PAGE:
Wednesday, January 09, 2019

On Death

Let me say at the beginning, this narrative is not for everyone.  It was pointed out to me yesterday that one should write as if writing to one person. I have taken this to heart and here it is.  The personal audience for this missive will know who they are and why I am writing it.  To anyone else who is squeamish reading about death, dying and religion; maybe you should check out another blog.  I suggest  Chip Martins - Chip off the block  and you can thank The Dale Brown for making it available.
That said, you have been notified and metaphorically clicked the box that agrees with TWIAS “terms of agreement”. 

Rather than watch television speeches last night I went to Happy Hour at Larsens (my favorited neighborhood hang) with some dear friends.  The conversation wandered around every topic except politics. It eventually settled on “Death and Dying”.  One of my friends admitted to being afraid of the process and ultimate results of their own death.   In an effort to belay the fears of my friend I found myself expressing my own inner thoughts about the subject. The one thing that I am NOT afraid of is my own death. I wanted to re-express my feelings in “hard copy” to remind not only my friend but myself.  
It is hard to even mention death without touching on religion.  It is, however, the third rail in any discussion.  Death has been around a lot longer than any religion. People have been dying and seeing things die around them much longer than there have been savior surrogates.  Death has been a reality long before there were philosophies to even attempt an explanation.  To my thinking religion was created mainly to deal with the idea and result of death.  
My friend was raised Catholic.  I was raised Methodist, so most of what we know about the “afterlife” is a concept embraced and drilled into us  by the practitioners of these philosophies. And none of the people telling us how to get to heaven have ever experienced it before.  So what we have been taught about life after death is no more valid than what we know about Santa’s North Pole headquarters.  For my thinking, none of the Judo-Christian stories about heaven, hell and how you get there, make any logical sense. If there is only one thing I believe regarding Omniscience, it would be this: it operates absolutely.
To contemplate what happens after death you have to think about what we are when we’re alive. I do not believe like the “right to life people”  that life is created at conception.  If life is created when a human sperm and a human egg come together... then we should worship the sperm and the egg since they are capable of creating a human soul that lives forever.    Logic and science tell us that energy can  be neither created nor destroyed it simply changes form. I believe that is absolutely true of human life as well.  We “were” before this body and we “are” after this body has worn out.  The body is a vehicle used by our consciousness to explore the a physical universe.  It is the same as driving a car we use to get around.  A car is controlled by a human, but it is not the human.  Same idea with a physical body.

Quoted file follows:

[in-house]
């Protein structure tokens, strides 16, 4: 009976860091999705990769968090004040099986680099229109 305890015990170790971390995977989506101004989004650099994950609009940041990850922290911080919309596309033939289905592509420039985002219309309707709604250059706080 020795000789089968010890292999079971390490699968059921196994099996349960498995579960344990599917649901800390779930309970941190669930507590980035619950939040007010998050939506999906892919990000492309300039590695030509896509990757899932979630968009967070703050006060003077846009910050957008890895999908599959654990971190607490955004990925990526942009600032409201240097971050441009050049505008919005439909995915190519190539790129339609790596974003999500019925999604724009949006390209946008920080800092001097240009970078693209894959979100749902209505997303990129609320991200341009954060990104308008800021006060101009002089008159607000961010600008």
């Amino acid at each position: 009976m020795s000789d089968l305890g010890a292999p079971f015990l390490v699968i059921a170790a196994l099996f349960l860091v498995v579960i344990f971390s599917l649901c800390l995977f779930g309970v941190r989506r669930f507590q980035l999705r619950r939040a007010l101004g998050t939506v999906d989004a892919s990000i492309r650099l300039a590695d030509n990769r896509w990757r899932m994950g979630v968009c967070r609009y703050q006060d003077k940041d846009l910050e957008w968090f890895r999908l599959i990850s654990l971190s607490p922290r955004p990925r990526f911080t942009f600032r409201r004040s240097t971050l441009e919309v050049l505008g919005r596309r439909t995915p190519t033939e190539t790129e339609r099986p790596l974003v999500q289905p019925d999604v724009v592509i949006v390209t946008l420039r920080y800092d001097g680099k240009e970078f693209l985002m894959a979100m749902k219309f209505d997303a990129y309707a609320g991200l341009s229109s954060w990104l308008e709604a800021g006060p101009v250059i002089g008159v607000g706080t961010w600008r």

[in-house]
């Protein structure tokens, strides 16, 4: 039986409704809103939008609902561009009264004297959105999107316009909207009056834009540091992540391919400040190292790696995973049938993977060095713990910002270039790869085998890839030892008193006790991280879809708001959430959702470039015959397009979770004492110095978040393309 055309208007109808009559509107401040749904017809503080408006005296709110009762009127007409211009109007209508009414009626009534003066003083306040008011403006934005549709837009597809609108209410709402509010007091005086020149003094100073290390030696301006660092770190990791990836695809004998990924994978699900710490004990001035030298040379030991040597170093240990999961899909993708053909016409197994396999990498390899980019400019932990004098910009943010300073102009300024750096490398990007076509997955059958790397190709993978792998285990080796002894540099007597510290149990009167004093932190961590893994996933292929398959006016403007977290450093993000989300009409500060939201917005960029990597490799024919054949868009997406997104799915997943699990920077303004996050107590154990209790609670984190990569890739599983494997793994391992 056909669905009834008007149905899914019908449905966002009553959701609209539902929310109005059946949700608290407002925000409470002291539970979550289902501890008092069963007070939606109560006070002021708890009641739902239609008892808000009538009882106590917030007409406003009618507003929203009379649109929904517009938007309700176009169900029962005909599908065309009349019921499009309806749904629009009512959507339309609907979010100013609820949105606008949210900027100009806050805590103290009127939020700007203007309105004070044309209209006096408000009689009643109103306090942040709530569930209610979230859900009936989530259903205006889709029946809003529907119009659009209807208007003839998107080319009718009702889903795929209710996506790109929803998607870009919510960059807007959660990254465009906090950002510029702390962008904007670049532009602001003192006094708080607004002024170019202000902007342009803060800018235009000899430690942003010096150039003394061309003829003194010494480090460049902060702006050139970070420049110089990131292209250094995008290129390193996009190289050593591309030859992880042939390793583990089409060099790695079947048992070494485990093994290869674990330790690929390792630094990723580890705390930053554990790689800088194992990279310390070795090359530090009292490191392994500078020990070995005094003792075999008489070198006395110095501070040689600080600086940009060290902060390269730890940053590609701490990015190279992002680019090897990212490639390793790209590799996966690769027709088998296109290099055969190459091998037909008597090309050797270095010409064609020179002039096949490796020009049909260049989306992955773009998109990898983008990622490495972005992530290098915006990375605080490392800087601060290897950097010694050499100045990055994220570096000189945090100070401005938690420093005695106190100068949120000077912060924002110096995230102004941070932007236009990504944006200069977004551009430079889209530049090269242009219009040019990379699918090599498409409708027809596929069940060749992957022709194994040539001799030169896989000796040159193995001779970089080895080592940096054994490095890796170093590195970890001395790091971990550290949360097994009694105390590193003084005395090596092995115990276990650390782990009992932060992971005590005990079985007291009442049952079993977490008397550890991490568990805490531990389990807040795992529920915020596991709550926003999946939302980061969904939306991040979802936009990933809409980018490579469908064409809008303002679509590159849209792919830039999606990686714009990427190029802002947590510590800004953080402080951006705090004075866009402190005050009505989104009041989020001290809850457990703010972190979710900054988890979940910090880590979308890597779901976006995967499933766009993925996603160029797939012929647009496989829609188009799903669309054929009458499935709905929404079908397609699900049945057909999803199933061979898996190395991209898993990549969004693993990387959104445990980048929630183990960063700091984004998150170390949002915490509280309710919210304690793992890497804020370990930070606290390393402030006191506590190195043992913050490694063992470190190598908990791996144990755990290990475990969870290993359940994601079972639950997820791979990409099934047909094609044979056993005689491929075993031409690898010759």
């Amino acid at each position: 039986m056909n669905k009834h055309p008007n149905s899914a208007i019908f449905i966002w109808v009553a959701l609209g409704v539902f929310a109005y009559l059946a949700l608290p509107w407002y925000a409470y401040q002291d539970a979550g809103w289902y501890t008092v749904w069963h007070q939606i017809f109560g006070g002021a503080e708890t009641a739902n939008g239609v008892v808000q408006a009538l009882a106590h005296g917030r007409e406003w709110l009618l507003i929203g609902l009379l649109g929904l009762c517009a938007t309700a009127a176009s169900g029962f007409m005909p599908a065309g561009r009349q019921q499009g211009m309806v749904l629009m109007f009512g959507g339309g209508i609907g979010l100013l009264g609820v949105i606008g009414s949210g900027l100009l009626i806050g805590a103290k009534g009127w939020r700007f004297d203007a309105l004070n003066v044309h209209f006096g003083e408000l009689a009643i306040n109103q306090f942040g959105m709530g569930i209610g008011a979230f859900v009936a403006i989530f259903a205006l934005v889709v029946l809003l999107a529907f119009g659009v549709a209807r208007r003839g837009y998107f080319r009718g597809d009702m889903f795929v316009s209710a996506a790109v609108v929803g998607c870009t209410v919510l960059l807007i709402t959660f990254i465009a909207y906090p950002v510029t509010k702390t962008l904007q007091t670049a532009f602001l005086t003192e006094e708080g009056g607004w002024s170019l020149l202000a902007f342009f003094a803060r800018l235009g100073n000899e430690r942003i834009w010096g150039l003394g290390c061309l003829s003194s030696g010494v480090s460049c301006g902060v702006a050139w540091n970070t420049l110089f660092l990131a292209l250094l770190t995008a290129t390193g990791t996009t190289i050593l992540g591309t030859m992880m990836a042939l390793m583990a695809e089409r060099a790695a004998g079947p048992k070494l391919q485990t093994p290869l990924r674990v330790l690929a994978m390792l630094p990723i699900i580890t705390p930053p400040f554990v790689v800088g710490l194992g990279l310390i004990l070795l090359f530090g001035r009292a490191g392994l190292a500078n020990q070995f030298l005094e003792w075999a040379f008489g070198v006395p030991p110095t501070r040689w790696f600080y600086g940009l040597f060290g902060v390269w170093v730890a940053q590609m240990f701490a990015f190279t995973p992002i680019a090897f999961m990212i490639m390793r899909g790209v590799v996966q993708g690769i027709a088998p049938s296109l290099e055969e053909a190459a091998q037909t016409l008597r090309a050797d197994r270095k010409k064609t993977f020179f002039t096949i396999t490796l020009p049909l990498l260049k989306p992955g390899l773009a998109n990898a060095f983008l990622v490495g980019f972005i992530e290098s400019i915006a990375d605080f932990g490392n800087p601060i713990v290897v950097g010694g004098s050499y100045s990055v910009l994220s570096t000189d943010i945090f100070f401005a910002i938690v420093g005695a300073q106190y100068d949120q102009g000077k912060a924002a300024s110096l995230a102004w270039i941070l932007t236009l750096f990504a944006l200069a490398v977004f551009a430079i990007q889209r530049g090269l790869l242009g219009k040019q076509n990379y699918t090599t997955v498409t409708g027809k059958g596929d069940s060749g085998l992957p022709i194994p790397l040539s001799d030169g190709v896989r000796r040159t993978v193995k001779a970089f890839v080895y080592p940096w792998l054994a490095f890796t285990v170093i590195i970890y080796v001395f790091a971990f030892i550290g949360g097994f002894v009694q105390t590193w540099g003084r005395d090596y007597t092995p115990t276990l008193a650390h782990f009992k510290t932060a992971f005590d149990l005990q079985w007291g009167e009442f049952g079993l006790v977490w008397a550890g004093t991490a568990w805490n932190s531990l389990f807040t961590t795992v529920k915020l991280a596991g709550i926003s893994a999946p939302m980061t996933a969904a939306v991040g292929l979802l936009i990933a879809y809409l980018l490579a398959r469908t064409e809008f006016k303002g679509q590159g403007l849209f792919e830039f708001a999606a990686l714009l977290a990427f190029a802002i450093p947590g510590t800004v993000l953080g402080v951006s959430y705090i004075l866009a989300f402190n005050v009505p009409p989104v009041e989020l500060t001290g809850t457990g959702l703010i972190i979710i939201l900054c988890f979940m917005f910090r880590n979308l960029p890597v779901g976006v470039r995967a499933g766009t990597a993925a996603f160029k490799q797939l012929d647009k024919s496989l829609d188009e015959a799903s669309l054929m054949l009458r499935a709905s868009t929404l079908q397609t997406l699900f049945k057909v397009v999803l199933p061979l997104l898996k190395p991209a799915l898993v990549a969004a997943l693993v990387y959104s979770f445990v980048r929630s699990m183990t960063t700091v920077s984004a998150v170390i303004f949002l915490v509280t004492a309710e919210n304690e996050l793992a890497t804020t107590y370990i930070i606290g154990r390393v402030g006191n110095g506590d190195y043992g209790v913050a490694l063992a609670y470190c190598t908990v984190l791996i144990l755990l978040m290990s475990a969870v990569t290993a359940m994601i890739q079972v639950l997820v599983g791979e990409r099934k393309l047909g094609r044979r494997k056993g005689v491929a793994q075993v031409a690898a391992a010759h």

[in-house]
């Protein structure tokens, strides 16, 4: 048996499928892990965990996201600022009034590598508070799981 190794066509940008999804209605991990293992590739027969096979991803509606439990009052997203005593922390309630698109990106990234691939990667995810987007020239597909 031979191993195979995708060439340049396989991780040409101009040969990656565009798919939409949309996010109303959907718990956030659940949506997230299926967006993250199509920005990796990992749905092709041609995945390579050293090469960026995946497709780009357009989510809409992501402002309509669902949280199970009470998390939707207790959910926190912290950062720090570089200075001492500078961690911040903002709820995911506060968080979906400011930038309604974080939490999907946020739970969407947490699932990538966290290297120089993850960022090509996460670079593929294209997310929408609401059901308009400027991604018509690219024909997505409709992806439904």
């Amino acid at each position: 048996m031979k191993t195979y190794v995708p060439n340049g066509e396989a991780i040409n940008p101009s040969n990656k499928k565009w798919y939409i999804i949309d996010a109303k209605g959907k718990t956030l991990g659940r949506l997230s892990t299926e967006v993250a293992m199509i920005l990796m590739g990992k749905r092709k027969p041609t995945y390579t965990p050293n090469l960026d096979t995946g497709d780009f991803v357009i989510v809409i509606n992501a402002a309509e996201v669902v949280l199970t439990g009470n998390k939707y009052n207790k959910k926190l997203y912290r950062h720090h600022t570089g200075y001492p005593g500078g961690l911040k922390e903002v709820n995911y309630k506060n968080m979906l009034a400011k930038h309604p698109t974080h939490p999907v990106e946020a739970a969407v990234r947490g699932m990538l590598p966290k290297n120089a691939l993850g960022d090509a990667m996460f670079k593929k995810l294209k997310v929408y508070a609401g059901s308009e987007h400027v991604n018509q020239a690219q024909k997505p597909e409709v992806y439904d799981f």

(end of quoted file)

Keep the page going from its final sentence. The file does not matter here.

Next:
Rather than a soul, I like to think of my identity as “consciousness”.  I believe my consciousness was around before I took over this body, and it will be around after this body wears out.  When my consciousness no longer embraces a physical body or relative universe it exists in a state of Absolute constant. In the state of Absolute, consciousness (man) and Omniscience (God) are codependent.  One can not exist without the other.  Omniscience is all knowledge (God) and consciousness (man) is the acknowledgement of all knowledge.  Knowledge can not exist without the “knowing” of its own existence.  Therefore God is always knowing and Man is always acknowledging, eternally. 
Why we need to be here on this level of human existence will not be dealt with in this blog.  I have my own theory but I have only a short time on this soap box.  With this writing I am only trying to explain to a friend that death is neither the beginning nor end of  life. As a caterpillar changes (dies) in one form the Butterfly appears (is born) in another form.  They are the same and they are completely different they are one but unrecognizable to each other.  I do not believe that a caterpillar can only change into a butterfly because a butterfly who lived 2000 years ago died “for” all other caterpillars.  
That is “mystory” you may feel differently... someday we will all know the truth. 
As you were,
Jay

7 comments:

Aaron said...

Sometimes you write for more than one!!!

Trevor said...

A very thoughtful read. Thanks, Jay.

Philip Grecian said...

I love this so much.
I've always believed that, as energy can't be destroyed, but merely takes on other forms, it's possible we just keep coming back...until, perhaps, we finally get it right.
Or...our souls go to a garage in Cleveland.
One or the other of these things.
Thank you for this, Jay...and thank you for just being Jay.

Unknown said...

“Absolute consciousness.” Isn’t that what the Dalai Lama promised Bill Murray in Caddy Shack?

Gwyn Bertocki said...

Brilliantly thought out and well written. Keep writing, Jay. I’m out here listening — and enjoying every minute of it.

Barbara Cooper said...

So agree with everything you wrote here.My dad used to say, "Death is just part of life". We go on to other dimensions and, I believe we do come back frequently to experience all earth school has to offer, both good and bad.

Barbara Cooper said...

The only hard part about death is the temporary good bye to a loved one.That part sucks.